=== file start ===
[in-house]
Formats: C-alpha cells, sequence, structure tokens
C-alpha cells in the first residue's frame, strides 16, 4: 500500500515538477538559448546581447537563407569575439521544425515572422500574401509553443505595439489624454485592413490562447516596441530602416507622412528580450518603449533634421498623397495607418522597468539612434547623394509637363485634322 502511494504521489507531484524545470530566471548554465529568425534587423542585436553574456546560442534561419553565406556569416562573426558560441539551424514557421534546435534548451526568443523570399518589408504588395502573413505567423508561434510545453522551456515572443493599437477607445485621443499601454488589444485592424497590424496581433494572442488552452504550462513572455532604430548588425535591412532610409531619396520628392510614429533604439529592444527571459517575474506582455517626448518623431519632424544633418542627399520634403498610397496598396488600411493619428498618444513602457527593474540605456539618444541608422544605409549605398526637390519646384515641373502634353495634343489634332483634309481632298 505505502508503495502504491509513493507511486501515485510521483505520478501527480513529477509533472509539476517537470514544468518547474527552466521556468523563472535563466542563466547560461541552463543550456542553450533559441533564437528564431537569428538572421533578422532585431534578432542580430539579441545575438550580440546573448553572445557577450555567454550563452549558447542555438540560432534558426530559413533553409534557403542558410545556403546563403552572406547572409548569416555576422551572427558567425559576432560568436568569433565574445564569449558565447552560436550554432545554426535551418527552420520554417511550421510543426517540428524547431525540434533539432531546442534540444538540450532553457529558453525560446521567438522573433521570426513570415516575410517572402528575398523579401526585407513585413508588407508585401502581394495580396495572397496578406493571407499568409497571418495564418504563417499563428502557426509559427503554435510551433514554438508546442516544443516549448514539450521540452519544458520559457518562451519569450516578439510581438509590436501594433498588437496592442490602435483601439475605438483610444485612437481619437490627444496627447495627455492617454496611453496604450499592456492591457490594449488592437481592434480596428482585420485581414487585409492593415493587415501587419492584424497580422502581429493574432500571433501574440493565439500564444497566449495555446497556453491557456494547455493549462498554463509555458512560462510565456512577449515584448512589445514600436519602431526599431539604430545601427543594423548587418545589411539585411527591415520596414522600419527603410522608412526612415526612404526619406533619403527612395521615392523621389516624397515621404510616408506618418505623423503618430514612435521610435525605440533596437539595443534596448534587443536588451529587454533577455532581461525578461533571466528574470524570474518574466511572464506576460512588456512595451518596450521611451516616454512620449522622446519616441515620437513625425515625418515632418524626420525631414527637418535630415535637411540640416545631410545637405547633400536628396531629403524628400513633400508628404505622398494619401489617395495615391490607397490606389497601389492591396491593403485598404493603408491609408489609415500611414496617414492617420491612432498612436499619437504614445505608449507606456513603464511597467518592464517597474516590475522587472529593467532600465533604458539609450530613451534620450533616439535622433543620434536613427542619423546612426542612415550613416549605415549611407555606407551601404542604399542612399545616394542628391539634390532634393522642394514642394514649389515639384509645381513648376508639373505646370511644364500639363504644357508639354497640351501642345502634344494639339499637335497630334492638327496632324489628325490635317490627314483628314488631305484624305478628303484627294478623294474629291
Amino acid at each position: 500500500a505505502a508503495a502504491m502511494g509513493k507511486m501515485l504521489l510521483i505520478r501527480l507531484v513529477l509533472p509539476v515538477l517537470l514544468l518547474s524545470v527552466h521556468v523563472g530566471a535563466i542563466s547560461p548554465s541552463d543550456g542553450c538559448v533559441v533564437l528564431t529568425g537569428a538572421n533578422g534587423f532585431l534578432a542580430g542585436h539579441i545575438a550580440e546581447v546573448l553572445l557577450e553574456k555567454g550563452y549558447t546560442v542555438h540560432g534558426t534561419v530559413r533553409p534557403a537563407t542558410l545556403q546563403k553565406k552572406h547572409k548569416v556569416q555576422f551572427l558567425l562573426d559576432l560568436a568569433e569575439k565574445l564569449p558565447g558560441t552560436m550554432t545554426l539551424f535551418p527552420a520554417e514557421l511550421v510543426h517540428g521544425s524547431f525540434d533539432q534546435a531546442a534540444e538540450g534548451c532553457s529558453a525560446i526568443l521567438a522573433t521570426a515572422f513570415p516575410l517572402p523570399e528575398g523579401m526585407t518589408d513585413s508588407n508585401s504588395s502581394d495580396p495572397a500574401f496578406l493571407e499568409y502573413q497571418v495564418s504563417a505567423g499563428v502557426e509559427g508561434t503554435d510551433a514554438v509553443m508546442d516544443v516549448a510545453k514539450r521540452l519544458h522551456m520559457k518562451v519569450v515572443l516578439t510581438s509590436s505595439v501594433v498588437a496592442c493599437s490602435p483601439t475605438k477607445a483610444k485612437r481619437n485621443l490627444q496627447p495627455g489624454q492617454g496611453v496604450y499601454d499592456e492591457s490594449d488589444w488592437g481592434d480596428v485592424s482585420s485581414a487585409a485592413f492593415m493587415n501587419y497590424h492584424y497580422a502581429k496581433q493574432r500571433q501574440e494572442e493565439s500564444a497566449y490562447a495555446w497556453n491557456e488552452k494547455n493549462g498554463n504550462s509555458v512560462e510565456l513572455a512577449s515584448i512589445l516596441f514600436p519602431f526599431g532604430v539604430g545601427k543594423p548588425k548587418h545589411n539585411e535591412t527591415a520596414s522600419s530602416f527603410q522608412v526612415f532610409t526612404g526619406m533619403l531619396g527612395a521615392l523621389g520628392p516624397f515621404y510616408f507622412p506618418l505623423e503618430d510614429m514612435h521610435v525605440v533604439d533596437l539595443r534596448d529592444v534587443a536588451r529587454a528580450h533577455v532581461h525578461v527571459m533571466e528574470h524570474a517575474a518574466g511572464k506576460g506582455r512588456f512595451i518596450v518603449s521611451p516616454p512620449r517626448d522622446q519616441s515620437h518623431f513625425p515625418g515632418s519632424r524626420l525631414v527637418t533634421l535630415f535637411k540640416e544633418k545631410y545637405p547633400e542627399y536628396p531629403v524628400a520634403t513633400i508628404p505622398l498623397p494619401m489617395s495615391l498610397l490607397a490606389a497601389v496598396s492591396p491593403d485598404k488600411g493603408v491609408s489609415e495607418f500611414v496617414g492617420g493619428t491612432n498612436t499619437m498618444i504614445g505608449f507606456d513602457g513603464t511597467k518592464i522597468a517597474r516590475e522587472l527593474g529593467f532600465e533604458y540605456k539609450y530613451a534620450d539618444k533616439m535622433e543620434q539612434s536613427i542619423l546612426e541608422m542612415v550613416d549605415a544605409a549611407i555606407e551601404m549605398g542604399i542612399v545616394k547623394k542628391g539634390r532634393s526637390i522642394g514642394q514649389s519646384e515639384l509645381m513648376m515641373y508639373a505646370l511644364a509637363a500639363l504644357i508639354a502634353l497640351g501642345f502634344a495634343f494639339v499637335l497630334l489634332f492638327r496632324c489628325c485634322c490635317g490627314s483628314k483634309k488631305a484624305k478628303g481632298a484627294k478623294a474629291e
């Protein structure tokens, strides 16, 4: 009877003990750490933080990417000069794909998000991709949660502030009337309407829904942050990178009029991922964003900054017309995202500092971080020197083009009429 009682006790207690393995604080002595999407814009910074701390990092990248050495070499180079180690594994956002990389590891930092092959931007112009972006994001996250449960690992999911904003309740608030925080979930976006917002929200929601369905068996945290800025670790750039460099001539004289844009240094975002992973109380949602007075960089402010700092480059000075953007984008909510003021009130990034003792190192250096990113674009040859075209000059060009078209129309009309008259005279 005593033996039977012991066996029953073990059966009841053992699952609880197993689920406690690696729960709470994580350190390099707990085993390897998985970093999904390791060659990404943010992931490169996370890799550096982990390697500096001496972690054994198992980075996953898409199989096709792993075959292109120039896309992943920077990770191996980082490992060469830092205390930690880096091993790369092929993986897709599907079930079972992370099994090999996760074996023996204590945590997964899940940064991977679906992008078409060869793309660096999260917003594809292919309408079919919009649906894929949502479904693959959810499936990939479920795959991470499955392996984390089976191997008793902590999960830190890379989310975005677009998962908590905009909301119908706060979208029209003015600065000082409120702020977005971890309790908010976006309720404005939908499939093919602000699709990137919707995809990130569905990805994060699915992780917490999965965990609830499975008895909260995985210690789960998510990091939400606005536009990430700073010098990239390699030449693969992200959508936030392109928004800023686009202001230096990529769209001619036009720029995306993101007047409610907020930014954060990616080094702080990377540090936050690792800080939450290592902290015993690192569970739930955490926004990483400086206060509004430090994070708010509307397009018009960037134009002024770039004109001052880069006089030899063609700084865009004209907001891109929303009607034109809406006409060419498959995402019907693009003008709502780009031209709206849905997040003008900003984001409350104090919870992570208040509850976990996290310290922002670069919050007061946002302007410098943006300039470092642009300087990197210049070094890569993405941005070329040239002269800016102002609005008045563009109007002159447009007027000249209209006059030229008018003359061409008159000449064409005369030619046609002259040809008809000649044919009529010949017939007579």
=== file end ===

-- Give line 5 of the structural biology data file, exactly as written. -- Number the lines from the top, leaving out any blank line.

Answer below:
């Protein structure tokens, strides 16, 4: 009877003990750490933080990417000069794909998000991709949660502030009337309407829904942050990178009029991922964003900054017309995202500092971080020197083009009429 009682006790207690393995604080002595999407814009910074701390990092990248050495070499180079180690594994956002990389590891930092092959931007112009972006994001996250449960690992999911904003309740608030925080979930976006917002929200929601369905068996945290800025670790750039460099001539004289844009240094975002992973109380949602007075960089402010700092480059000075953007984008909510003021009130990034003792190192250096990113674009040859075209000059060009078209129309009309008259005279 005593033996039977012991066996029953073990059966009841053992699952609880197993689920406690690696729960709470994580350190390099707990085993390897998985970093999904390791060659990404943010992931490169996370890799550096982990390697500096001496972690054994198992980075996953898409199989096709792993075959292109120039896309992943920077990770191996980082490992060469830092205390930690880096091993790369092929993986897709599907079930079972992370099994090999996760074996023996204590945590997964899940940064991977679906992008078409060869793309660096999260917003594809292919309408079919919009649906894929949502479904693959959810499936990939479920795959991470499955392996984390089976191997008793902590999960830190890379989310975005677009998962908590905009909301119908706060979208029209003015600065000082409120702020977005971890309790908010976006309720404005939908499939093919602000699709990137919707995809990130569905990805994060699915992780917490999965965990609830499975008895909260995985210690789960998510990091939400606005536009990430700073010098990239390699030449693969992200959508936030392109928004800023686009202001230096990529769209001619036009720029995306993101007047409610907020930014954060990616080094702080990377540090936050690792800080939450290592902290015993690192569970739930955490926004990483400086206060509004430090994070708010509307397009018009960037134009002024770039004109001052880069006089030899063609700084865009004209907001891109929303009607034109809406006409060419498959995402019907693009003008709502780009031209709206849905997040003008900003984001409350104090919870992570208040509850976990996290310290922002670069919050007061946002302007410098943006300039470092642009300087990197210049070094890569993405941005070329040239002269800016102002609005008045563009109007002159447009007027000249209209006059030229008018003359061409008159000449064409005369030619046609002259040809008809000649044919009529010949017939007579």